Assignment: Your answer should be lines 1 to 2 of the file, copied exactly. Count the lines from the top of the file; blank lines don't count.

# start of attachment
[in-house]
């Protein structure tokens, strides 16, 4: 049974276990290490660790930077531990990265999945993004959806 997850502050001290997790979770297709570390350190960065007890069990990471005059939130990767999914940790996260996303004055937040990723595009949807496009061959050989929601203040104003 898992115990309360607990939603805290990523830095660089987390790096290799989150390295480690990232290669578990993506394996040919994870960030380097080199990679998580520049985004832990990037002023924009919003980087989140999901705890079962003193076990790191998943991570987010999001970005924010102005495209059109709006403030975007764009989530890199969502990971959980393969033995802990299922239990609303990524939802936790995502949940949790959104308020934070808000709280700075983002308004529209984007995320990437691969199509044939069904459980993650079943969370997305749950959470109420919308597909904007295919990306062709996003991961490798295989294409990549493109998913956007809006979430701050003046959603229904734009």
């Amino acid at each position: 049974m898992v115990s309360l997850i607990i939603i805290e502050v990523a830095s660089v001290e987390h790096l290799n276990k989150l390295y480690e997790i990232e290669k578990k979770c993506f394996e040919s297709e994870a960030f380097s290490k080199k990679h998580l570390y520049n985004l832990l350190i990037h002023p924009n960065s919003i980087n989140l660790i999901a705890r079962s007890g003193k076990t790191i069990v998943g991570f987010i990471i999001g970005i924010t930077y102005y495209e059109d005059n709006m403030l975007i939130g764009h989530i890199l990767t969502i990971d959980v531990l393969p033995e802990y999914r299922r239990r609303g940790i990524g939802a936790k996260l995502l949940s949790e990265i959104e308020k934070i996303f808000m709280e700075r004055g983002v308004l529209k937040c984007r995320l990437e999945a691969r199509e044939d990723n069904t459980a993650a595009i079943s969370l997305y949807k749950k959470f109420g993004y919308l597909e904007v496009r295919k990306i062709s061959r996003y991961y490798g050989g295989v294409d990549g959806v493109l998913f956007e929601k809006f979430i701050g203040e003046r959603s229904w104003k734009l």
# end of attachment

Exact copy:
[in-house]
């Protein structure tokens, strides 16, 4: 049974276990290490660790930077531990990265999945993004959806 997850502050001290997790979770297709570390350190960065007890069990990471005059939130990767999914940790996260996303004055937040990723595009949807496009061959050989929601203040104003 898992115990309360607990939603805290990523830095660089987390790096290799989150390295480690990232290669578990993506394996040919994870960030380097080199990679998580520049985004832990990037002023924009919003980087989140999901705890079962003193076990790191998943991570987010999001970005924010102005495209059109709006403030975007764009989530890199969502990971959980393969033995802990299922239990609303990524939802936790995502949940949790959104308020934070808000709280700075983002308004529209984007995320990437691969199509044939069904459980993650079943969370997305749950959470109420919308597909904007295919990306062709996003991961490798295989294409990549493109998913956007809006979430701050003046959603229904734009």